As the months wore on, my students became more and more curious about me. After class they would stay to talk in their halting English mixed with my incipient Italian. By the end of the first term, I had become fast friends with about ten of them, and through these few, I met many of their friends until I had a large and wonderful circle of welcoming and caring companions. My best friend was Anna Capriulo, who later went on to marry Umberto Fiore, a fellow student whom she met in my class. As Anna and I became closer, I confided in her that I could not bear to walk the streets of Bari because the men would not leave me alone. She said they leered at all young women, and of course it would be worse for a foreigner. I had to understand what life was like for these men in southern Italy. It was a fact of life in the south of this country that a man wants only a virgin to marry and any respectable girl has to stay that way or she will remain unmarried. When young couples fall in love and get engaged, become fidanzati, they end up remaining in that state for years. You can’t get married until the man has enough money to support his wife, to buy an apartment, get the needed furniture and all the other amenities to make a household. It isn’t like in the States where you go off and live in a rented, even furnished, apartment until you have more money. No self-repecting Barese man would ever subject his wife to that mode of living. Therefore, the guys are all still living at home with their parents, as are of course the girls. And they must remain virgins all that time or risk never getting married at all. So, now you know why the streets are filled with exasperated young men who figure that a foreigner wouldn’t worry about her virginity so much and might represent an outlet for all this pentup frustration.
“Just ignore it,” said Anna, “I’ll show you how.”
And so, we went for a dry run one late autumn day. From the top to the bottom of Via Sparano we strode, arm in arm, looking straight ahead, never ever acknowledging the presence of any male on the street. Keeping up an animated conversation about nothing, we maintained a steady pace, occasionally stepping back to look in a store window. In front, in back, and on the sides of us, the looks and the gestures, the constant buzzing of the men continued. Anna never once wavered from her stance of total oblivion – for her it was as if we were the only two people on the street.
The next day I tried the walk on my own with complete lack of success. I simply could not abide the stupidity and relentless annoyance confronting me. Over the months that followed, I whacked one guy on the head with my umbrella, breaking his glasses, after which he had the nerve to get mad at me! I slapped others with my hand or with my books. And as time passed and my Italian got better, I let go with some of the basest and most unlady-like expressions in the language. (And they are many and extraordinarily delightful.) I made my point, however, as those imprecations totally stunned and silenced my tormentors, they having taken me for an ignorant, newly-arrived and naïve foreign girl. As the years passed, I learned to live with the affliction of the foreign girl in Italy although I never arrived at the stoicism that Anna and the other Barese women managed to achieve.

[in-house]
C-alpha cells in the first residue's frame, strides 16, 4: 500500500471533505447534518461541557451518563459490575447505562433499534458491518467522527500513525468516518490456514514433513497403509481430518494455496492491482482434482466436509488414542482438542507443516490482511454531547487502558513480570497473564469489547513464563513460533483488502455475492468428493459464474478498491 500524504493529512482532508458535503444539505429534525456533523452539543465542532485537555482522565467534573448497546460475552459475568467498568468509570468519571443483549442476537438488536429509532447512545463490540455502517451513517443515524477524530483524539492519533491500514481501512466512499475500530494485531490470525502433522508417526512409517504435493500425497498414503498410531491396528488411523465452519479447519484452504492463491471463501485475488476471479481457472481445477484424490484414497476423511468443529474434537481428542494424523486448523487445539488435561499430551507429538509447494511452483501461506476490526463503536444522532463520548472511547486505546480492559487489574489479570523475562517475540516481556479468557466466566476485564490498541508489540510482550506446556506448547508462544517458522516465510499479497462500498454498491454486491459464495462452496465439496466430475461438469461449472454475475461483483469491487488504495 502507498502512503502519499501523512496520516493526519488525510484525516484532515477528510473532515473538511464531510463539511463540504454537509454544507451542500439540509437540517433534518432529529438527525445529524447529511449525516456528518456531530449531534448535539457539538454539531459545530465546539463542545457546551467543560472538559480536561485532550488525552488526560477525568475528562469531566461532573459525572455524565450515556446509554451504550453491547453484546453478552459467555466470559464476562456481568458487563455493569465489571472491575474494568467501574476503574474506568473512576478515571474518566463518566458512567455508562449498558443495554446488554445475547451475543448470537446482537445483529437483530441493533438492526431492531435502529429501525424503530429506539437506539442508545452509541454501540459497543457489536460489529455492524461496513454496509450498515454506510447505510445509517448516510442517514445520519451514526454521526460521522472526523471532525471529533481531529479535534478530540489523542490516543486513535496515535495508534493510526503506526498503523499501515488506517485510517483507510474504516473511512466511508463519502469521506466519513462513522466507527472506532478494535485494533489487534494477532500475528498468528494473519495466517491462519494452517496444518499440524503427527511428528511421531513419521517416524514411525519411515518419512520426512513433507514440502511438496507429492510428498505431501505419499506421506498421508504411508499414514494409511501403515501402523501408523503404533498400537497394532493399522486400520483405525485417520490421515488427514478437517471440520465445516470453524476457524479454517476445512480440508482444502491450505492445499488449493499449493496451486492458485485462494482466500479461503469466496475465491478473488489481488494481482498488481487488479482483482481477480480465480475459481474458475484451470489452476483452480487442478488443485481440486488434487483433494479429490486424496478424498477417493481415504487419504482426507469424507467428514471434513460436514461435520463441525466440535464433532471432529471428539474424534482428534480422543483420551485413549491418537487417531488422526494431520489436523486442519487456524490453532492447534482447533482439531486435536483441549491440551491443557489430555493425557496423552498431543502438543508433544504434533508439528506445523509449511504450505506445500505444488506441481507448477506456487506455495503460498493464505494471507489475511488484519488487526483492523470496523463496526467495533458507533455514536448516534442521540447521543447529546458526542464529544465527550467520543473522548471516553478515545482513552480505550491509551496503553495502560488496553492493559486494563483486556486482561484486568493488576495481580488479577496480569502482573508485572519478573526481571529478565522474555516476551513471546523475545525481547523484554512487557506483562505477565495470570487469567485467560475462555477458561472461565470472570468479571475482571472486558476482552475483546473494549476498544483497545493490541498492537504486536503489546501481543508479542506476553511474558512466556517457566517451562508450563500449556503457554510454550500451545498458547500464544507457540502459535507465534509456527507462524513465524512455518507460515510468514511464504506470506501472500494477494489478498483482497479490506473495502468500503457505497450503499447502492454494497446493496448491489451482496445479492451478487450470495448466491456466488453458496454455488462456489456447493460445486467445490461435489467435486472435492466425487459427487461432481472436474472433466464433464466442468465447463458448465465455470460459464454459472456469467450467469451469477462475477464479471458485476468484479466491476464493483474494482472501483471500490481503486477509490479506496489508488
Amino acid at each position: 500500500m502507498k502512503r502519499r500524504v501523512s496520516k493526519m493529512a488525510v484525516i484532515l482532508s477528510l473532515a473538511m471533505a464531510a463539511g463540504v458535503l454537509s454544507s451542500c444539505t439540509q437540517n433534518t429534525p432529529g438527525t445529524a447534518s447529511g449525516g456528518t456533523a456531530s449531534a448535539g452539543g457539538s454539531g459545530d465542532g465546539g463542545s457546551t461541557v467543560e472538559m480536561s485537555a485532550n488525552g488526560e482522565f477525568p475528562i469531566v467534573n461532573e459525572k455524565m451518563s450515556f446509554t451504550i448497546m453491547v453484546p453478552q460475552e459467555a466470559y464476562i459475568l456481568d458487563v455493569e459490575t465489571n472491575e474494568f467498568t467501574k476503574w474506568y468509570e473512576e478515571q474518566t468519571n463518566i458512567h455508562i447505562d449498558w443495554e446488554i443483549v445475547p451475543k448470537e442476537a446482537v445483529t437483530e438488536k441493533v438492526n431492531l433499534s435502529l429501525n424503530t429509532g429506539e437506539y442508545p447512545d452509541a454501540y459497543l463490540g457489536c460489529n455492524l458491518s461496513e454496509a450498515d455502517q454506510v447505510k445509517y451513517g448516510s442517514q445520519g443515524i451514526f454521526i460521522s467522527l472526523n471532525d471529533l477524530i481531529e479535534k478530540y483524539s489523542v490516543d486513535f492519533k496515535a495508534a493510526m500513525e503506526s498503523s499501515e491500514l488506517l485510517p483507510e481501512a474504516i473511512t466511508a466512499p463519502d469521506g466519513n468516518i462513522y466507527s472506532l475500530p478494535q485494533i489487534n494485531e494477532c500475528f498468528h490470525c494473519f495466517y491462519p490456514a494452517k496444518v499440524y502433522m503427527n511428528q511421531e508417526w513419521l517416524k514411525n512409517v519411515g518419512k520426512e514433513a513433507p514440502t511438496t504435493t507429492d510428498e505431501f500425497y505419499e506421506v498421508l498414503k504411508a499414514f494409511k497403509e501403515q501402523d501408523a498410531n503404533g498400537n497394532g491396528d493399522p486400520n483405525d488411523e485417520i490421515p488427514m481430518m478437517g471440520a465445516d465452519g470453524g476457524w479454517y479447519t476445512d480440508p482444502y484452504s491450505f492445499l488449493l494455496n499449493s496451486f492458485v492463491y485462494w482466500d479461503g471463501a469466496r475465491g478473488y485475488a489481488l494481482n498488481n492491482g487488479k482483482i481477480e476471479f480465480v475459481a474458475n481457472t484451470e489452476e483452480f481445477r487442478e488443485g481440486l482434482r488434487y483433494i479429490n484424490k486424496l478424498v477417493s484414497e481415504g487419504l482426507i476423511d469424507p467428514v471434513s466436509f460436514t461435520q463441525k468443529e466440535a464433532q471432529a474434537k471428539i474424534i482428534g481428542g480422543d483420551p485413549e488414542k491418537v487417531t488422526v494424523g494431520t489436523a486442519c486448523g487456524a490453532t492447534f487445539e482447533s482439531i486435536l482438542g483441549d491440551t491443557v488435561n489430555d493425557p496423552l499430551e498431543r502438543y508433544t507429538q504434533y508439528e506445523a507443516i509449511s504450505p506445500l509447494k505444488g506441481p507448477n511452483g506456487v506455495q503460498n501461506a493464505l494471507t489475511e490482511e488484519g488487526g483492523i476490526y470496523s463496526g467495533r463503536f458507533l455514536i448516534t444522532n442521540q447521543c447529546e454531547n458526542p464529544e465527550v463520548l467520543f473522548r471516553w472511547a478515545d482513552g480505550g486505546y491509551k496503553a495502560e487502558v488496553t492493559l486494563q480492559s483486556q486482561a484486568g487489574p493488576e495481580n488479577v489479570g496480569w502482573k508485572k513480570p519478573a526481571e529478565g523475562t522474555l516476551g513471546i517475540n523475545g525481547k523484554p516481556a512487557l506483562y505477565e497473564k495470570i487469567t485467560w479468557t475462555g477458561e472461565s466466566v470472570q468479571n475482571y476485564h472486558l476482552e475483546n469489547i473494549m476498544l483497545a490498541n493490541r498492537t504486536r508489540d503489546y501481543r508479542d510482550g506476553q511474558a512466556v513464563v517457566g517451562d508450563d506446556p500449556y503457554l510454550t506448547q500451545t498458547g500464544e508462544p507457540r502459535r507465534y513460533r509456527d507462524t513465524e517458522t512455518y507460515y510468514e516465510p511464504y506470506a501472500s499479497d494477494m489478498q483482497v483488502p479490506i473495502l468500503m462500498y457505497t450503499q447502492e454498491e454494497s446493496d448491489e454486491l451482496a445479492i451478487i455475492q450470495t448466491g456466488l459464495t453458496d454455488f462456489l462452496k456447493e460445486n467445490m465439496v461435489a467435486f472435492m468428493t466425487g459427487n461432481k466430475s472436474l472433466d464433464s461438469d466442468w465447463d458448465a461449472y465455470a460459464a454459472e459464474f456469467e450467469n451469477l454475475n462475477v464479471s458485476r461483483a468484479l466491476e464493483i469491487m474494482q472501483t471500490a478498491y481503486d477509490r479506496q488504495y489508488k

I left Bari in 1968 and went to live in Rome for a few years, finally returning to the States in 1976. I have been back to Italy many times since then, but only twice to Bari. And so it was in June of 2010 that I saw Anna and Umberto again and discovered how the city that had helped to nurture my love of Italy had changed monumentally.
As Anna and I walked arm in arm once again down Via Sparano, I saw blue-jeaned young men and women hugging and kissing each other. It used to be that young men only walked with other young men, and young women only with other young women. When those groups might happen to pass each other, there would be waving and talking, but never touching. And now I see them entwined in poses which would have been thought scandalous in 1959 and the 60’s. Not just scandalous but probably immoral enough for their parents to send them into exile.
There is a beer hall now in Bari, where throngs of young people hang out together late at night, so many that they spill over into the street, drinking from their beer bottles.
Via Sparano has been redesigned and is now a pedestrian walkway with beautifully landscaped gardens in its center. The elegant fabric shop is still there, alongside the Gap, Abercrombie and Fitch, and McDonald’s.
“You could walk down Via Sparano naked nowadays and nobody would even turn a head,” said Anna Fiore, as we sauntered arm-in-arm down Bari’s principal street that sunny day in the summer of 2010.